A build-up of a metabolite found in urine could contribute to health problems faced by patients with kidney disease.
Researchers in a recent study found that gut bacteria could potentially affect the health of patients treated for chronic kidney disease (CKD).
These patients tend to accumulate a gut bacterial metabolite that is found in urine, according to the study published in the Journal of the American Society of Nephrology. Included in the study were 488 patients with CKD.
Researchers analyzed metabolite phenylacetylglutamine (PAG) levels in each of these patients. After a follow-up period of 3.5 years, researchers found that blood levels of PAG were elevated in patients with more advanced CKD.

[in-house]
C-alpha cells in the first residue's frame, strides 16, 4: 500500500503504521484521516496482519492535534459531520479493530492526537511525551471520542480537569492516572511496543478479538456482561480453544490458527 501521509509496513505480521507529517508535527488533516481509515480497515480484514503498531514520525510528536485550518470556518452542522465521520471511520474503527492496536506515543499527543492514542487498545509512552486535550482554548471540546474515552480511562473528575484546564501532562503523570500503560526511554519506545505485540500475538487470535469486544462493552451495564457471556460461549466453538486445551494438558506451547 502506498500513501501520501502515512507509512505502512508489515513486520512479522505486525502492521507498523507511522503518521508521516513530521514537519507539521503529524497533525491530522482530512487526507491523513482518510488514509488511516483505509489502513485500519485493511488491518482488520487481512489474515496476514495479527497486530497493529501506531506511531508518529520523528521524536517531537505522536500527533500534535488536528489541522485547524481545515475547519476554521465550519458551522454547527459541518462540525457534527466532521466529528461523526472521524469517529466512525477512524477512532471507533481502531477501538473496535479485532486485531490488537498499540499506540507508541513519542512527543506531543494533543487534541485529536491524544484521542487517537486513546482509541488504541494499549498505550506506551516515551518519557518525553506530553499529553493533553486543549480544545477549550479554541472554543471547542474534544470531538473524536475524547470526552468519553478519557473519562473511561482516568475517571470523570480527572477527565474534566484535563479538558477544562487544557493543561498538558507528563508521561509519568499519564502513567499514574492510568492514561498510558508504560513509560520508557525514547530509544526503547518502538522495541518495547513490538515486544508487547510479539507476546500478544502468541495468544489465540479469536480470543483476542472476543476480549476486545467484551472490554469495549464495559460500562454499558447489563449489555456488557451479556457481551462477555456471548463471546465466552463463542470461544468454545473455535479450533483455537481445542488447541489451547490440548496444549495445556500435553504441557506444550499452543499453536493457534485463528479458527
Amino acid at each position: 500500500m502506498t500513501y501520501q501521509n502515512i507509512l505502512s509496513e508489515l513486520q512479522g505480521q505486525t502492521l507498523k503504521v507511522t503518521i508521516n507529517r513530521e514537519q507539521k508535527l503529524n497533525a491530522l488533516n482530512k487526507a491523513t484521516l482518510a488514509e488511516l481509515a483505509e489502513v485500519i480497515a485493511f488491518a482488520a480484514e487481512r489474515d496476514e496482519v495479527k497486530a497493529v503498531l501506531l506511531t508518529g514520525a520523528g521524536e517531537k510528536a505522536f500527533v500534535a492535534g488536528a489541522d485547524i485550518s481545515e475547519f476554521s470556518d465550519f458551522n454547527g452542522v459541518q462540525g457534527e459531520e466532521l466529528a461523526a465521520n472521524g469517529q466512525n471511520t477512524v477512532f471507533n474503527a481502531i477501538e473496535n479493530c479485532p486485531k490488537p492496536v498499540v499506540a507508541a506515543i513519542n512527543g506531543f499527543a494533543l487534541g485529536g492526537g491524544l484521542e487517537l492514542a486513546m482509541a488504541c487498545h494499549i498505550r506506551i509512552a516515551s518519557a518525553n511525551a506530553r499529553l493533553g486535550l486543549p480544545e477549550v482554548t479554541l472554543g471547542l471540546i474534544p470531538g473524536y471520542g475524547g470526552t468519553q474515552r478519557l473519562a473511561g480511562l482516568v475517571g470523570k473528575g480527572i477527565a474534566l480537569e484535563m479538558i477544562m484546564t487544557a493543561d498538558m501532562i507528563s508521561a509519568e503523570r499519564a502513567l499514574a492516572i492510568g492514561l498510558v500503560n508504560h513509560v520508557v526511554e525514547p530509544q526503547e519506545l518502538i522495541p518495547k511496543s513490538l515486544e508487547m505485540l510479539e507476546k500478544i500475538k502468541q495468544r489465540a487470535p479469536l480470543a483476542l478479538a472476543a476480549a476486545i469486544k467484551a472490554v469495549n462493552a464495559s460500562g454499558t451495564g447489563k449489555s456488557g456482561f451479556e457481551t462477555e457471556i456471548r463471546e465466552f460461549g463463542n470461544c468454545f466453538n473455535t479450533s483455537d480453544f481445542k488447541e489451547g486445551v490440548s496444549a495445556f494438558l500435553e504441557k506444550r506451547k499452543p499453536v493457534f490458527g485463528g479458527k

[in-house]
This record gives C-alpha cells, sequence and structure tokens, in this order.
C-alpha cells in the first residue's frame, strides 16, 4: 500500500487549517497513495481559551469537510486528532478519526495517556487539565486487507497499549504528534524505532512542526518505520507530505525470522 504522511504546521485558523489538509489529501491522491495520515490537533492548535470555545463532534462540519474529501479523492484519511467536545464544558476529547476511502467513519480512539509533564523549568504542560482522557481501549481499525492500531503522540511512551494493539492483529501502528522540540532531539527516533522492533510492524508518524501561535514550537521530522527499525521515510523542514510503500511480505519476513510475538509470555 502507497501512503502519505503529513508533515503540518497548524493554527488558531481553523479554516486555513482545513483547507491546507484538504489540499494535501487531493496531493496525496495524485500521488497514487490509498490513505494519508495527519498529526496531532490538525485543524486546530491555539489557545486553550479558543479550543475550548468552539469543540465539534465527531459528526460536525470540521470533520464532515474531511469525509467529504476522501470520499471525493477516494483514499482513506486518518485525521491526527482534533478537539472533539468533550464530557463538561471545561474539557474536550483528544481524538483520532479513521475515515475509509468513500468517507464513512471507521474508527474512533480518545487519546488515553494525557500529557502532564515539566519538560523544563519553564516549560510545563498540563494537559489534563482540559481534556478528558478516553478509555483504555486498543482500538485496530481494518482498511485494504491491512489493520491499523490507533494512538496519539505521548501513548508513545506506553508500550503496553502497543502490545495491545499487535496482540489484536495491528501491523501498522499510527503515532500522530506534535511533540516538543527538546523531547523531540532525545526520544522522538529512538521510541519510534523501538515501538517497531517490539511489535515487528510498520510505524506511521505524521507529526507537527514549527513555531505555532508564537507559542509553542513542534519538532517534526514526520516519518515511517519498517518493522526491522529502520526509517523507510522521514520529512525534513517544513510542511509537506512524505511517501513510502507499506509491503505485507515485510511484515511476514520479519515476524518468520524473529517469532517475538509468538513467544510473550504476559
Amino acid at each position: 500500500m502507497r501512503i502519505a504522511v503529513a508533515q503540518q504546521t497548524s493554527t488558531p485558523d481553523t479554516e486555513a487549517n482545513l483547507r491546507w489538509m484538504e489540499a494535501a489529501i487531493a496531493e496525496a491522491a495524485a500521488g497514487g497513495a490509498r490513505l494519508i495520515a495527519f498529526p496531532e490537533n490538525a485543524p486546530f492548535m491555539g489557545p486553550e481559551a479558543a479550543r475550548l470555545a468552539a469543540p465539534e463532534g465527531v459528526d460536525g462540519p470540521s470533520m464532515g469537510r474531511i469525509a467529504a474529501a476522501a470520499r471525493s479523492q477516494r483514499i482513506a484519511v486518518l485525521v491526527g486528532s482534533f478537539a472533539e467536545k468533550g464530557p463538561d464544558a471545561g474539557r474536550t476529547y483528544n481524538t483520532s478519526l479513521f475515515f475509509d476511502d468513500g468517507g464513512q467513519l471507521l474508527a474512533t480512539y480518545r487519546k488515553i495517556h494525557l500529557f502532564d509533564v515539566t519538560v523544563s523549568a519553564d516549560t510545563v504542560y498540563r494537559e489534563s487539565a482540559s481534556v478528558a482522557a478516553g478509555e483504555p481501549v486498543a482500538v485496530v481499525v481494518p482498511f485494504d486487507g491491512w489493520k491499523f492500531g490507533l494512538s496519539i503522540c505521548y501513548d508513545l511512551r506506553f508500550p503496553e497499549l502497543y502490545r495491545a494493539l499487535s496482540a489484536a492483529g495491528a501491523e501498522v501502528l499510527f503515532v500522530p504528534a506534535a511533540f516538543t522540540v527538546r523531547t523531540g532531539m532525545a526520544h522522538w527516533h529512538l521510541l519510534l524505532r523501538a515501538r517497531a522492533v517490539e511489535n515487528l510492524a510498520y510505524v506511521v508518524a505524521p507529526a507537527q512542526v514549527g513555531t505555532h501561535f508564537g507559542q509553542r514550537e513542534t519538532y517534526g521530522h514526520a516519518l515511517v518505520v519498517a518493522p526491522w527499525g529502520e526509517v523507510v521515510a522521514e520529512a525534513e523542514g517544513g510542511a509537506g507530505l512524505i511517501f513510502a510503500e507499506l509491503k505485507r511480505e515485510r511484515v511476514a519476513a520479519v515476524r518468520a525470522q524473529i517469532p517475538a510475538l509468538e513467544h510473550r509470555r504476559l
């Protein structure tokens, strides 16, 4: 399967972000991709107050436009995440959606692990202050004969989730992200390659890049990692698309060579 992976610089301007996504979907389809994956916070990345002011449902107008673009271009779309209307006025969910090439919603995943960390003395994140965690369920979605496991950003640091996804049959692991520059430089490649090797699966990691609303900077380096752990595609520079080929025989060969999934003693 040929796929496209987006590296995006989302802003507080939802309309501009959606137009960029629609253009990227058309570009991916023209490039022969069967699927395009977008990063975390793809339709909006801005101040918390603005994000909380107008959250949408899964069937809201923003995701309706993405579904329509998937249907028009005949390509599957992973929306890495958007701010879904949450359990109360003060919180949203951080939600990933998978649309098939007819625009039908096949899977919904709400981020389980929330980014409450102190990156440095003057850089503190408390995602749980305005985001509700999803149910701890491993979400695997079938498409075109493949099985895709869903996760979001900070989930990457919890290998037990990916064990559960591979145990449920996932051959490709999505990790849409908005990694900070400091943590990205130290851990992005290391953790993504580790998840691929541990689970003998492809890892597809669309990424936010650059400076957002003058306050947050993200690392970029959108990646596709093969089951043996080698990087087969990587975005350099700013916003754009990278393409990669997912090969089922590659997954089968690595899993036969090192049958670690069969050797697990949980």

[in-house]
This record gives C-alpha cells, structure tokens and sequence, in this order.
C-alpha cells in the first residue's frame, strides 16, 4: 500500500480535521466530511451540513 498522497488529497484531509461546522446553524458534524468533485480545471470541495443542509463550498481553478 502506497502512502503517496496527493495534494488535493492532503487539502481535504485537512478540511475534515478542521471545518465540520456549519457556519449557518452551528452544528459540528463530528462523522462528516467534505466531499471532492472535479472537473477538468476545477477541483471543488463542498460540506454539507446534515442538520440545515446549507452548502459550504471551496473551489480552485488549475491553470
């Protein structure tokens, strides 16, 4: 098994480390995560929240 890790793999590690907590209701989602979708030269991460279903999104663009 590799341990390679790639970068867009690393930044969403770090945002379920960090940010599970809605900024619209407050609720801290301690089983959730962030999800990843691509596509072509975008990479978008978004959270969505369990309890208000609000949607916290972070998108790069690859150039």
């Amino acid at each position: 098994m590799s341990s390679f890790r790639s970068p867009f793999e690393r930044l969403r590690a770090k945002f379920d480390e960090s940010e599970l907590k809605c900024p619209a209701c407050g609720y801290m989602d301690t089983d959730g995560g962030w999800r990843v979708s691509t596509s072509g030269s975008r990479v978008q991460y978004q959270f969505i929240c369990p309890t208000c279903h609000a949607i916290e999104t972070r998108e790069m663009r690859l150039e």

These patients also had an increased risk of developing cardiovascular disease and death, according to the study.
"There has been increasing awareness that the gut microbiota is not only pivotal for human health but is also involved in various disease processes, including obesity and diabetes mellitus," said lead researcher Björn Meijers, MD, PhD. "This study adds evidence that the gut microbiota may likewise be a contributor to the disease burden in patients with a diminished kidney function. Furthermore, this knowledge may pave the way for novel therapeutic interventions by both dietary measures and drugs, thereby hopefully improving the prognosis and quality of life of kidney disease patients."
Further research is needed to better understand the relationship between metabolites and survival for patients with CKD, the study concluded.